Global Commerce Trends in 2023.

In this article The rise of Performance Commerce  Ad-assisted commerce: making the data leap Striking a balance between DTC and retail Endless possibilities in social media Retail Media Networks: emerging players and new metrics Download the trends report

The rise of Performance Commerce 

Predicting the future is never easy, some of what you’ll read in this article simply won’t happen, some you could argue already has. However, if you’ve ever wondered what gives agencies the right to even try to spot trends, consider the fortunate position we sit in. We don’t just work with one client; we work with hundreds, and on top of that we get access to Request for Proposals (RFPs) from many more brands. This gives us a unique insight into global brands’ strategies.

While of course all this insight is confidential and cannot be shared, it does allow us to spot, and comment upon, the general direction of travel. One clear trend is the move to performance commerce. Very few brands are calling it that yet, and they very well may not, but the ask of many of our existing and prospective clients is clear.

Only a few years back, most RFPs that landed with IPG Mediabrands (where Reprise Commerce sits) were almost solely focused on brand awareness. Performance, if it was mentioned at all, was an add-on. Last year, and most certainly this year, we’ve seen performance take the center stage in most briefs we’ve received.

Opening statements have changed from, “Make me famous” to “Hit $Xm revenue target”.

In the latter part of this year, we’ve also seen commerce and performance merging, or at least the language used in RFP’s doing so. Pre and during COVID there were Commerce only briefs, now commerce is included in the wider media and performance marketing briefs and the expectation, quite rightly, is that brand awareness, performance and commerce all work as one.

So, performance and commerce are increasingly going to mean the same thing, at least for brands whose goal is to make a sale. This is of course a good thing. You want the people that manage the PPC campaigns that drive to your DTC site to also fully understand the activity on Amazon, Walmart, Mercado Libre, Shopee, etc. You also want the brand awareness team to work hand in glove with those responsible for Retail Media Network activation.

Performance Commerce is more than just joining two words together, it’s a new and better way of organizing your sales and marketing strategies and teams, both in agencies and in-house. In short, make sure those teams are at the very least well linked, ideally under the same roof.

Ad-assisted commerce: making the data leap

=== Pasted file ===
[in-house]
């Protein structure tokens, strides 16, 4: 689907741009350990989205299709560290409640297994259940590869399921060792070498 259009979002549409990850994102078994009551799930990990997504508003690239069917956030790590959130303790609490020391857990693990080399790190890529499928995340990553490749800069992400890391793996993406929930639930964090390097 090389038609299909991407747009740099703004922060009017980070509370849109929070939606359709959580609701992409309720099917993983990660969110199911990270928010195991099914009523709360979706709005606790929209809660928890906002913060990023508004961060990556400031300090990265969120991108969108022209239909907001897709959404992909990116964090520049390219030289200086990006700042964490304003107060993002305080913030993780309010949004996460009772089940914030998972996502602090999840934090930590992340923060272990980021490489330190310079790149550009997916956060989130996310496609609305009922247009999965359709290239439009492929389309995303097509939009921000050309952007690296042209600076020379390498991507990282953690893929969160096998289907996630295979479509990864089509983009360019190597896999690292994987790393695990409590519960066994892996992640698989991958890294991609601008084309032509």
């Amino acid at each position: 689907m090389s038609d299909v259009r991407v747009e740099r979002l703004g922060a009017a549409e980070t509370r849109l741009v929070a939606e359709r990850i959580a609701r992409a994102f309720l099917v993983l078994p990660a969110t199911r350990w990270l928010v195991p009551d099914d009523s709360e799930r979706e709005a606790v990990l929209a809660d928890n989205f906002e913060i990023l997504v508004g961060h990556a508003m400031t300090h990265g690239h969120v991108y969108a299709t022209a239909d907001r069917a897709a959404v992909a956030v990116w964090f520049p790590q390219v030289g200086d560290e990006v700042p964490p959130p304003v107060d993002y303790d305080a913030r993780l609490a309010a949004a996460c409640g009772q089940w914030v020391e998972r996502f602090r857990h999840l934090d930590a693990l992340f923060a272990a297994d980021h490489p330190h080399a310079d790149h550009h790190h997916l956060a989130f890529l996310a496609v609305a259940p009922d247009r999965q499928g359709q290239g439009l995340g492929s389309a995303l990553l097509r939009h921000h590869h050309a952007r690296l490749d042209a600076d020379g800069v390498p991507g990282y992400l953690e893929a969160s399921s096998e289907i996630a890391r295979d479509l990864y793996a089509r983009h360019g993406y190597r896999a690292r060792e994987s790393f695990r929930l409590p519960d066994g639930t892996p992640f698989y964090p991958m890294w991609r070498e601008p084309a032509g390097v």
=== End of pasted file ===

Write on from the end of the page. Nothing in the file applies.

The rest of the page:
As digital marketers, when we think of commerce we think of Ads of all shapes and sizes, the data they produce, and the conclusions we draw from them.

We should also think about sales and profit because without a sale at the end of the Ad journey, we can’t call it commerce. The goal for brands is for advertising data to inform sales, and for sales data to inform advertising. The connection – or joining together – of Ad data and Sales data is our industry’s Everest, the mountain that sits in the middle, drawing the eye of media and marketplace giants who hope to make it to the summit and plant their company flag.

For Ad-assisted commerce to succeed, there must be a data connection of some kind. More of these connections are hitting the market every day, and we’ll continue to hear about them throughout 2023. The challenge is that each one takes a new route, forging a new pathway to the top of the mountain. Some of them lead to dead ends, and some will prove good enough for now but will eventually be superseded.

Facebook Collab Ads solved the data measurement piece using the Facebook pixel. Last year, Google wound up its Shopping Campaigns with Partners solution because it was too complex. TikTok are creating TikTok shops, which start with an Ad on the TikTok platform, drive to an immersed shop and pull directly from their owned warehouse – that’s a brand-new model for the West taking place inside a walled garden.

The truth is that for marketers, it’s not getting any easier. At Reprise Commerce, our remit is to be an expert in every data connection, as well as the hundred or more unique tasks that sit behind each one. There are myriad dependencies and checkpoints that we didn’t have to think about before. Does this tag work? Does it tell me how much stock is left? Is my strategy working to a hard goal?